Updated design for Ventra smart card

Weekend round-up

Some stories you may have missed last week: Elon Musk doesn’t like transit, Ventra cards get a new look, and Metrorail customers get more WiFi.

Guess what? Elon Musk doesn’t like public transportation. The man who came up with the idea for the hyperloop thinks the person sitting next to him on the train might be a serial killer.  Wired quotes Musk’s remarks at a conference where he said the following:

I think public transport is painful. It sucks. Why do you want to get on something with a lot of other people, that doesn’t leave where you want it to leave, doesn’t start where you want it to start, doesn’t end where you want it to end? And it doesn’t go all the time.

A spokesperson for The Boring Company, Musk’s enterprise to build tunnels for hyperloop systems, told Wired that Musk wasn’t criticizing the idea of mass transit — just the way transit works today.  “The point is that while mass transit is generally painful, it doesn’t have to be that way and it should be better,” the spokesperson said. “That’s why The Boring Company exists—to increase the happiness of both drivers and mass transit users by reducing traffic and creating an efficient and affordable public transportation system.”  Link to full story in Wired.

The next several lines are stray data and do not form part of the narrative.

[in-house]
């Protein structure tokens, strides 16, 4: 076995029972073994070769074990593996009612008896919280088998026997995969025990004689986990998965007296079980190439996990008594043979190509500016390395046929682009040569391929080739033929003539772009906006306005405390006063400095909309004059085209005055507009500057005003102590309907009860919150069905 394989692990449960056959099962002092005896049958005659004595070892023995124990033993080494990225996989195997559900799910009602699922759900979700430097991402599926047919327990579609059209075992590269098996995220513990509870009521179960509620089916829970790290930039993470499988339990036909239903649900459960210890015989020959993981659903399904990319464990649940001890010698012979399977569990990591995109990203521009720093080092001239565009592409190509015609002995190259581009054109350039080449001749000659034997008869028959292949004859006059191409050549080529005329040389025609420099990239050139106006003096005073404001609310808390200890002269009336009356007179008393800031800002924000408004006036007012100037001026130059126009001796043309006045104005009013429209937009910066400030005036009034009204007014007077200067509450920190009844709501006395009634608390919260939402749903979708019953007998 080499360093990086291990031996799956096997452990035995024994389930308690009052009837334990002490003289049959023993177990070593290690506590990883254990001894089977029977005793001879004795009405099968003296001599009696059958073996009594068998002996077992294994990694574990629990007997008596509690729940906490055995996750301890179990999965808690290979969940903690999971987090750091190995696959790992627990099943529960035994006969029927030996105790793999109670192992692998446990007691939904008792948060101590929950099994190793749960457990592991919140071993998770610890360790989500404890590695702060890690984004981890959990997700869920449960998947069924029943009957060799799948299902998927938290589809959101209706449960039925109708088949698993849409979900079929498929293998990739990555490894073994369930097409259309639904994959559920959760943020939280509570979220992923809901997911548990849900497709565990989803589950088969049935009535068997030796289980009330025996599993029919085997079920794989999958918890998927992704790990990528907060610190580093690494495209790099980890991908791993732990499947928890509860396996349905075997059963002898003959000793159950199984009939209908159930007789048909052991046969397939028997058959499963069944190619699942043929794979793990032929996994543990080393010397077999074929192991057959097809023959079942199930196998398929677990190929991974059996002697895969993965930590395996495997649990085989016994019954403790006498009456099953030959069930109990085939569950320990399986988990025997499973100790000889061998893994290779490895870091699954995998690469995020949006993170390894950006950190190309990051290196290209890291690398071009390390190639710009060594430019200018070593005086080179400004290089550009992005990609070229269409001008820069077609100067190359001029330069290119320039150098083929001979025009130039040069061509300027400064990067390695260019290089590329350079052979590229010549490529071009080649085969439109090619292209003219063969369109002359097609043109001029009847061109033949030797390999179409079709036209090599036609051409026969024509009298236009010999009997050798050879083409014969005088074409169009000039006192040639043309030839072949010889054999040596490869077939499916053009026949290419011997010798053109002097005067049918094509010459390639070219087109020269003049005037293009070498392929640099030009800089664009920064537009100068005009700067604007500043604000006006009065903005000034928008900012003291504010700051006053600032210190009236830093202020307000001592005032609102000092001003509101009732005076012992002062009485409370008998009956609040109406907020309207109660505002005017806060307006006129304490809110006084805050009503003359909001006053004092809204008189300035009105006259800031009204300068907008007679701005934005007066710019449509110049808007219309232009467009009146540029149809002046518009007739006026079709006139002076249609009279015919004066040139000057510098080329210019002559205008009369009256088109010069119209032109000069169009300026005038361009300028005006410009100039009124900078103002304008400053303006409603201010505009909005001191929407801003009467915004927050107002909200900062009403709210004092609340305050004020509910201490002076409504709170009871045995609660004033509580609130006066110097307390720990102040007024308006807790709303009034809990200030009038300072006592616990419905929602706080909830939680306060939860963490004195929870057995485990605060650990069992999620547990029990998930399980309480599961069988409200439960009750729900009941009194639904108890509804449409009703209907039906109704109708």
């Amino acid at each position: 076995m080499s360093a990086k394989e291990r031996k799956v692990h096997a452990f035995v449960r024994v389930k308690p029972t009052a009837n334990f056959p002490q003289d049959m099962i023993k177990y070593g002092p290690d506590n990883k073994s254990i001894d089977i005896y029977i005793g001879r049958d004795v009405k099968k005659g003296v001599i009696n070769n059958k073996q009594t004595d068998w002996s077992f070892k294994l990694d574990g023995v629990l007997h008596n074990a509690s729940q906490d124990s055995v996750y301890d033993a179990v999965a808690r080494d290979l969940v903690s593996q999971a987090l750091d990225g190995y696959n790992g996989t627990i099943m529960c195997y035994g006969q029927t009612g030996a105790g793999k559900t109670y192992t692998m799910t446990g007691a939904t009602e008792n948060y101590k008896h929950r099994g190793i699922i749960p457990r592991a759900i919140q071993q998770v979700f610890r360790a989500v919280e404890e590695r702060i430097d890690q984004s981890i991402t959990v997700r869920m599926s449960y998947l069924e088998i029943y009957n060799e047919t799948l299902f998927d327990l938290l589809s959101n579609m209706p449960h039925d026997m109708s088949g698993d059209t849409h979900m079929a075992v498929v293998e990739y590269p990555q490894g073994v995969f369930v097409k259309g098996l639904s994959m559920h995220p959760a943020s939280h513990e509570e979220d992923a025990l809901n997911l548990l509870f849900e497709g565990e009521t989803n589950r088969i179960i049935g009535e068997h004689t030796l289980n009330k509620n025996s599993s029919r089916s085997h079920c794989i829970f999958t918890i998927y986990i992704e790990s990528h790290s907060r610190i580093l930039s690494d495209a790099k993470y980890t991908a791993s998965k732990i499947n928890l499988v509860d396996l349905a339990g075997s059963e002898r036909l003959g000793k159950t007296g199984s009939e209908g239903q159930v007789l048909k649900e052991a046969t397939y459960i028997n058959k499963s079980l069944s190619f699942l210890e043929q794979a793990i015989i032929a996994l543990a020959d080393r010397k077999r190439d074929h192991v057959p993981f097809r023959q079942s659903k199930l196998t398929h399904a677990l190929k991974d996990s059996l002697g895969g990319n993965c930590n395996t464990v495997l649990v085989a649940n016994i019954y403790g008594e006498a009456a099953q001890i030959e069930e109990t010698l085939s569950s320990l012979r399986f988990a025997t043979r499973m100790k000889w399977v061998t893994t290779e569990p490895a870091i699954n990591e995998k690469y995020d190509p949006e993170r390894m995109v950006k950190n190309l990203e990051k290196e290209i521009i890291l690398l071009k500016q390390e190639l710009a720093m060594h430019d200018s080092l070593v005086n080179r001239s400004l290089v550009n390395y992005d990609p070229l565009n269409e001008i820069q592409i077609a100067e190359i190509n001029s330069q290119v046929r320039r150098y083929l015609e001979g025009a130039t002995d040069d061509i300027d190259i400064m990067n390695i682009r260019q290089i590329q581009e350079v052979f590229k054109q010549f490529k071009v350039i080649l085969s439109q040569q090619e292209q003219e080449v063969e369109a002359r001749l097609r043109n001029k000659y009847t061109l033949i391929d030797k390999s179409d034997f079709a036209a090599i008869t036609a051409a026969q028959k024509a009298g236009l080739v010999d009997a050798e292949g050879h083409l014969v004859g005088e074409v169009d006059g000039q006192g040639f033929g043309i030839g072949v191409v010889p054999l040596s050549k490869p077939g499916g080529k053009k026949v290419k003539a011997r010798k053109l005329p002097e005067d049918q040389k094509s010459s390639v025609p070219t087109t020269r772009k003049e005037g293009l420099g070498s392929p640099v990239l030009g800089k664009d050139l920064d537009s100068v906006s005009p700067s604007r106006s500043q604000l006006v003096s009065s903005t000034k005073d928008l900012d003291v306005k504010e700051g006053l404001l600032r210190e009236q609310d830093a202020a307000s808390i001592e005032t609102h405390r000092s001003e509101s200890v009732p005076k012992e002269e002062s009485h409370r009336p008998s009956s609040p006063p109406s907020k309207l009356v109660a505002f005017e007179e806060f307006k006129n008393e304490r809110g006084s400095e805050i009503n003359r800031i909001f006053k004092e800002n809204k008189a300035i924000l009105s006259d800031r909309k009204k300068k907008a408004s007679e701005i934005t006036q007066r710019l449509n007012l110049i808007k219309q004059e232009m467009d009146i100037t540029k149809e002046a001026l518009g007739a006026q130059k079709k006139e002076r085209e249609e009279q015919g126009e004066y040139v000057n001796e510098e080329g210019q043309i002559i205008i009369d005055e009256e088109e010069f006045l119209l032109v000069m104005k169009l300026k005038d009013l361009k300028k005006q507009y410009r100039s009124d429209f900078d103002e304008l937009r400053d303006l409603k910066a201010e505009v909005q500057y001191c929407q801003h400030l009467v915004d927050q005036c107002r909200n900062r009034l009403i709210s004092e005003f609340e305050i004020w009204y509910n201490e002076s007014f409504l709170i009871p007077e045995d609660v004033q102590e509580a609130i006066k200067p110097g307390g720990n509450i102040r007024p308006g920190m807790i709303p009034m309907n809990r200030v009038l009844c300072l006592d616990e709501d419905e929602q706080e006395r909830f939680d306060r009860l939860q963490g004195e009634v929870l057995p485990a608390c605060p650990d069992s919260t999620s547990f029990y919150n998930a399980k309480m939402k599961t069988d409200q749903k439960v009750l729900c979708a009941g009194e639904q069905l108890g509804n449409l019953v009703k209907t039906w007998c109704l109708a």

The Chicago Transit Authority (IL) has unveiled a new look for the Ventra card. The new design comes as the original cards issued in 2013 begin expiring on December 31, 2017.  The new cards will no longer offer a prepaid debit account feature. CTA is mailing new cards to customers who previously registered their cards online and have cards expiring this month. The new card design incorporates a series of triangles inspired by the “V” in Ventra; the blue color scheme is supposed to evoke Lake Michigan.

The Washington Metropolitan Area Transit Authority (DC) announced the availability of free customer WiFi service at 24 additional underground Metrorail stations. This expands the number of undground stations with WiFI from six to 30. All remaining underground stations are expected to have WiFi by the middle of 2018.

Image source: CTA

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